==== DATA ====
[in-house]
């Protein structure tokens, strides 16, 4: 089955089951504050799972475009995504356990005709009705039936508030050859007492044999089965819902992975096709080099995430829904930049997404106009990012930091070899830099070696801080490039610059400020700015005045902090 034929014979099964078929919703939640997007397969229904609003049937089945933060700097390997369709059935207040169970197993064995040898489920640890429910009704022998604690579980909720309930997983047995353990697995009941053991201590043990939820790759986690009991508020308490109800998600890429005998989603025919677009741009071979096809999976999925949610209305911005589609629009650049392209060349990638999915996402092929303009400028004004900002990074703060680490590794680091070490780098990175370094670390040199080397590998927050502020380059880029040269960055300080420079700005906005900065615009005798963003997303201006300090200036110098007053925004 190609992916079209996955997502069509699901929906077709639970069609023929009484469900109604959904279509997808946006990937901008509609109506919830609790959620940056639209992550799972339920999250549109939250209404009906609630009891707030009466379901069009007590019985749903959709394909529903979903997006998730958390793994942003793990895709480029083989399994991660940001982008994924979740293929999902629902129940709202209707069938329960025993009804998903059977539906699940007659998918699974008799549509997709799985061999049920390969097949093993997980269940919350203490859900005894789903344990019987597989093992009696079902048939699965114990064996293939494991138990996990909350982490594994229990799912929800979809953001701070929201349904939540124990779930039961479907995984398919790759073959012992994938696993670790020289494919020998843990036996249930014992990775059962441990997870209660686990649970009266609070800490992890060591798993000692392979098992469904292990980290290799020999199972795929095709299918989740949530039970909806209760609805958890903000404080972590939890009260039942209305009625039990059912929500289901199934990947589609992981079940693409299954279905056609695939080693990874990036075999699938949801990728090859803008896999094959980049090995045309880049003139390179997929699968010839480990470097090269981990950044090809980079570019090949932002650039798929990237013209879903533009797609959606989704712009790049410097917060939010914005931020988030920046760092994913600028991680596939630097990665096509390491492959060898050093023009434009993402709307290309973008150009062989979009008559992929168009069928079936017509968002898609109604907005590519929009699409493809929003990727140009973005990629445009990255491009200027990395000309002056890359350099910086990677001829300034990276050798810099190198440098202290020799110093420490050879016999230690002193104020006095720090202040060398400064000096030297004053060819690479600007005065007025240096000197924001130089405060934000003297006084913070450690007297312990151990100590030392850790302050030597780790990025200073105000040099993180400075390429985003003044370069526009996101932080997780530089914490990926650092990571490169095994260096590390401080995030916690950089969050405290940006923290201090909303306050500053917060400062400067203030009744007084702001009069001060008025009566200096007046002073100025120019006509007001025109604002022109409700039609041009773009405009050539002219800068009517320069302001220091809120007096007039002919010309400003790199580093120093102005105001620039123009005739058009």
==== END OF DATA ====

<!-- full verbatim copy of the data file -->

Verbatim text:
[in-house]
């Protein structure tokens, strides 16, 4: 089955089951504050799972475009995504356990005709009705039936508030050859007492044999089965819902992975096709080099995430829904930049997404106009990012930091070899830099070696801080490039610059400020700015005045902090 034929014979099964078929919703939640997007397969229904609003049937089945933060700097390997369709059935207040169970197993064995040898489920640890429910009704022998604690579980909720309930997983047995353990697995009941053991201590043990939820790759986690009991508020308490109800998600890429005998989603025919677009741009071979096809999976999925949610209305911005589609629009650049392209060349990638999915996402092929303009400028004004900002990074703060680490590794680091070490780098990175370094670390040199080397590998927050502020380059880029040269960055300080420079700005906005900065615009005798963003997303201006300090200036110098007053925004 190609992916079209996955997502069509699901929906077709639970069609023929009484469900109604959904279509997808946006990937901008509609109506919830609790959620940056639209992550799972339920999250549109939250209404009906609630009891707030009466379901069009007590019985749903959709394909529903979903997006998730958390793994942003793990895709480029083989399994991660940001982008994924979740293929999902629902129940709202209707069938329960025993009804998903059977539906699940007659998918699974008799549509997709799985061999049920390969097949093993997980269940919350203490859900005894789903344990019987597989093992009696079902048939699965114990064996293939494991138990996990909350982490594994229990799912929800979809953001701070929201349904939540124990779930039961479907995984398919790759073959012992994938696993670790020289494919020998843990036996249930014992990775059962441990997870209660686990649970009266609070800490992890060591798993000692392979098992469904292990980290290799020999199972795929095709299918989740949530039970909806209760609805958890903000404080972590939890009260039942209305009625039990059912929500289901199934990947589609992981079940693409299954279905056609695939080693990874990036075999699938949801990728090859803008896999094959980049090995045309880049003139390179997929699968010839480990470097090269981990950044090809980079570019090949932002650039798929990237013209879903533009797609959606989704712009790049410097917060939010914005931020988030920046760092994913600028991680596939630097990665096509390491492959060898050093023009434009993402709307290309973008150009062989979009008559992929168009069928079936017509968002898609109604907005590519929009699409493809929003990727140009973005990629445009990255491009200027990395000309002056890359350099910086990677001829300034990276050798810099190198440098202290020799110093420490050879016999230690002193104020006095720090202040060398400064000096030297004053060819690479600007005065007025240096000197924001130089405060934000003297006084913070450690007297312990151990100590030392850790302050030597780790990025200073105000040099993180400075390429985003003044370069526009996101932080997780530089914490990926650092990571490169095994260096590390401080995030916690950089969050405290940006923290201090909303306050500053917060400062400067203030009744007084702001009069001060008025009566200096007046002073100025120019006509007001025109604002022109409700039609041009773009405009050539002219800068009517320069302001220091809120007096007039002919010309400003790199580093120093102005105001620039123009005739058009």